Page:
Vitamin D is unique among vitamins as it works more like a hormone.
Vitamin D is necessary for
- normal bone mineralization and growth (Vitamin D increases absorption of calcium from the small intestine so the body receives maximum benefit)
- maintenance of muscle strength and coordination
- cardiovascular health
- balanced immune function
- estimated to regulate somewhere between 200-300 genes
Despite its importance, a significant portion of the population is deficient in Vitamin D.
Natural Sources of Vitamin D
There is a very small amount of vitamin D in a few foods, which makes it almost impossible to get the levels you need from food alone. However, some foods that include vitamin D are fatty fish and egg yolks
Every time we expose our bare skin to direct sunlight, we use ultraviolet B (UVB) rays to produce vitamin D3 (cholecalciferol). Sunlight can be a tricky thing, though, because too much can be a bad thing. You need to monitor how much sun exposure is needed for healthy vitamin D levels. The amount of vitamin D you actually absorb from sunlight differs depending on the time of day and year, where you live, and the color of your skin. The more skin you expose to the sun, the more vitamin D is produced. So those winter rays don’t necessarily produce the same amount of vitamin D that summer rays do.
There are two main factors that determine how much Vitamin D your body will produce when exposed to sunlight:
Time of Day and Year
During the fall and winter months, the sun is at an angle that causes the atmosphere to lessen the amount of UVB rays that pass through. The same process occurs during the early and later parts of each day.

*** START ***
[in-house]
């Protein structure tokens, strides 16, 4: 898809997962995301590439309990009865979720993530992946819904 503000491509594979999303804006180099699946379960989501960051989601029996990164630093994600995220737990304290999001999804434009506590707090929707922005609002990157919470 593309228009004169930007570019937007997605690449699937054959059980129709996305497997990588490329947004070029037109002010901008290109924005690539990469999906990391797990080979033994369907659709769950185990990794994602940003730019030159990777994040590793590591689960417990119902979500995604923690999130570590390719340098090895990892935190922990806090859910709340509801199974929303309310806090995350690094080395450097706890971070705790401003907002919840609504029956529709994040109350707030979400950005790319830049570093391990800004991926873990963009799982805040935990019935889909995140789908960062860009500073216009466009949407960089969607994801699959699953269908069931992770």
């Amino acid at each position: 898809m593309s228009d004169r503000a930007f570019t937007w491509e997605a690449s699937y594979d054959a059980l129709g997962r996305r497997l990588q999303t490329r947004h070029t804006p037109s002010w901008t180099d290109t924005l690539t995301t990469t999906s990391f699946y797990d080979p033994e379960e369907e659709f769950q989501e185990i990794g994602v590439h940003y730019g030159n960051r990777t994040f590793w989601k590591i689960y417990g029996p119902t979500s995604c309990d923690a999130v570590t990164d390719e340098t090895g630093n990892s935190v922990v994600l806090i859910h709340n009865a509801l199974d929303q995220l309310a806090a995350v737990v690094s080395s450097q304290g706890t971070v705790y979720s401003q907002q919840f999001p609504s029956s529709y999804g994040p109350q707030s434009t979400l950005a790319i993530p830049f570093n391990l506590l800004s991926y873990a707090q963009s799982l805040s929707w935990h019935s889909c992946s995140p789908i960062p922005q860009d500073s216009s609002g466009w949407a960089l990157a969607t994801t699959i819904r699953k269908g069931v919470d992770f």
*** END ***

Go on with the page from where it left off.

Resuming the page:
You can test this simply by looking at the length of your shadow when standing outside. If your shadow is longer than you are tall, not as many UVB rays are reaching your body, so you’re not producing as much vitamin D. This means that the closer to midday you are, the more UVB rays your body is getting.
Where You Live
Take a look at a globe and find the equator. The further away you are from it means you are living in a location that makes it harder for your body to use sunlight to make vitamin D. Once again, this is because sunlight is hitting the atmosphere at more of an angle, blocking out more UVB rays, especially during the winter season.
TESTING FOR VITAMIN D LEVEL
Test your vitamin D [25(OH)D] levels every 3 months and make sure that your blood levels are within the safe and healthy range. Research has demonstrated many health benefits of higher vitamin D levels. What do scientists say is the target amount? 48 world-wide vitamin D researchers agree it is 40-60 ng/ml (100-150 nmol/L). Determine your level today. Generally, with a constant dose, it takes about 3 months of dosing in order to reach a plateau
CLICK HERE to download the table I am showing above showing the relationship between intake and resulting serum levels.